The same themes permeate other social studies courses.  A shocking example is the “U.S. Constitution and Federalism” unit in the 12th grade U.S. Government course.  The guide for this two-week segment of the course is HERE.  As you can see, teachers are told to present the drafting of the Constitution as “a study in power and privilege” (evidently, white men disregarding the rights of women and African Americans).  Students are supposed to learn about our federal system of government from the perspective of “the concepts of power, position, bias and agency.” (Emphasis in original)  Thus, under the tutelage of the Fairfax County school system, our students are now supposed to learn that the U.S. Constitution — perhaps the greatest achievement in governance in the history of the world — was actually a mere exercise in power and bias, designed to protect people in positions of authority from others.

No one can possibly contend that this curriculum is impartial, as required by the Controversial Issues Policy.  To the contrary, it is a distorted, one-sided, race-centric curriculum of the kind favored by zealots who want to tear down our institutions.

The Board Isn’t Just “Teaching History.”  It Is Indoctrinating Kids About the Present.     

It’s bad enough that the School Board’s curricula sees all our history through a narrow lens of discrimination.  It’s even worse that the Board is now using history and civics classes to indoctrinate students with its controversial views about today’s social policies.

The Board denies that it is teaching Critical Race Theory (“CRT”).  Rather than getting caught up on semantics, the citizens of Fairfax County should focus on what its school leaders are emphasizing.  There is no question that Board is pushing the lingo and  ideas of CRT, which include:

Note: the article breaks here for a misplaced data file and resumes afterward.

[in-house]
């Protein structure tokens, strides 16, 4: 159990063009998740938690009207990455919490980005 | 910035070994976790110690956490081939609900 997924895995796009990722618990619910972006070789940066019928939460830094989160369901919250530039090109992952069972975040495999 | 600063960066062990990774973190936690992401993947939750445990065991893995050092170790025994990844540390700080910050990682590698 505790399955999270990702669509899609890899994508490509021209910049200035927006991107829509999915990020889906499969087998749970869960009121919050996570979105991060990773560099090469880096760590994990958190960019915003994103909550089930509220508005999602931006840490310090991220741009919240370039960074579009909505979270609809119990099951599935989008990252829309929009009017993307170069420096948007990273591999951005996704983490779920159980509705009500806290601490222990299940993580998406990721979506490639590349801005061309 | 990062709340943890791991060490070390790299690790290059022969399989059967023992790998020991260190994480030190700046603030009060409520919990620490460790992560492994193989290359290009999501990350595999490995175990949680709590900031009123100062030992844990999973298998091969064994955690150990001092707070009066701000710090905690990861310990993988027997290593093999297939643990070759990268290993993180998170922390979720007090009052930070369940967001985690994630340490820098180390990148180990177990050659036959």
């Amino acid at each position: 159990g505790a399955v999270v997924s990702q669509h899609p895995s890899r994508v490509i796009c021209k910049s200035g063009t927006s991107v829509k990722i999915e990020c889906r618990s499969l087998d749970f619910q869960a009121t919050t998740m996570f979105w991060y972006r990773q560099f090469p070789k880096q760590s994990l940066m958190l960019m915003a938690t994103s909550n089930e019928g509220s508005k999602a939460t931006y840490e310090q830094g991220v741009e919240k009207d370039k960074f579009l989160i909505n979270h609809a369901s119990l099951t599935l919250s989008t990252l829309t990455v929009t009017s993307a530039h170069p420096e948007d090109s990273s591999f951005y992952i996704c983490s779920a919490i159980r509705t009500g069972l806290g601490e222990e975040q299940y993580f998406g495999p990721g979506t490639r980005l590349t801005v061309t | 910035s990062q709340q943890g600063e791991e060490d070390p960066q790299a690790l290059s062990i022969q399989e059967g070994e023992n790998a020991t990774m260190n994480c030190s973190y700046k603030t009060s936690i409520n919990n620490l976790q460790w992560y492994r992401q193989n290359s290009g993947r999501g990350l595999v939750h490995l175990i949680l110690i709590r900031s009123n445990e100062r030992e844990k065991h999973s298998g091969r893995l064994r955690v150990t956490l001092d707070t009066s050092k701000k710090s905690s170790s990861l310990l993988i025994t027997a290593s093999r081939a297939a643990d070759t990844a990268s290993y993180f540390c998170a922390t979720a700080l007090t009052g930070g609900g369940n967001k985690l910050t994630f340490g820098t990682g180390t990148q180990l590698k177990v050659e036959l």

• “Institutional racism” — the idea that our education system, and society at large, stack the deck against certain racial minorities.
  • “Privilege”/”White Supremacy” — the idea, related to “institutional racism,”  that our education system and society at large entrench the interests of whites over minorities.
  • “Power” — the idea that the actions of persons in authority (e.g., our Founding Fathers) are generally motivated by a desire to protect their personal interests, not the common good.
  • “Identity” — the idea that the a person’s place in society is generally determined by his or her immutable characteristics (race, ethnicity, sex, sexual orientation).  Also, the idea that students should be taught to view the world in terms of their “identity” or “multiple identities” (e.g., I am a black, lesbian woman and therefore am subject to multiple forms of discrimination).
  • “Equity”/”Social Justice” — the philosophy that mere equality of opportunity is disguised racism, and that government has a duty to ensure equality of outcomes.
  • “Anti-racism” — the philosophy that government institutions should not be race-neutral or colorblind; rather they have an affirmative duty to achieve “equity.”

These ideas have been accepted wholeheartedly by the School Board.  They permeate policy discussions, everyday discourse among the school leaders, and the curricula.

At the kick-off session of the 2020-21 school year — the session at which CRT guru Ibram X. Kendi was paid $20,000 to espouse his ideas — School Superintendent Scott Braband gave a speech entitled “With Equity at the Center” at which he stated that a “defining moment” had arrived for Fairfax County Public Schools, “a moment for racial and social justice.”  He vowed to put “equity at the center of everything we do.”  He committed to use the schools to challenge ” white privilege” and “systemic racism,” and “committing to be anti-racist.” He said that the school system must “commit to a shift” to put “equity” at the center.  He promised that henceforth “equity” would not be “a thing”; it would be “the thing.”  Braband’s remarks were followed by those of Assistant Supervisor Nardos King, who displayed Ibram Kendi’s How to Be an Antiracist and suggested that the academic performance of black students in predominantly black schools should be measured by different criteria than are used to measure white students in predominantly white schools.  The speeches can be viewed at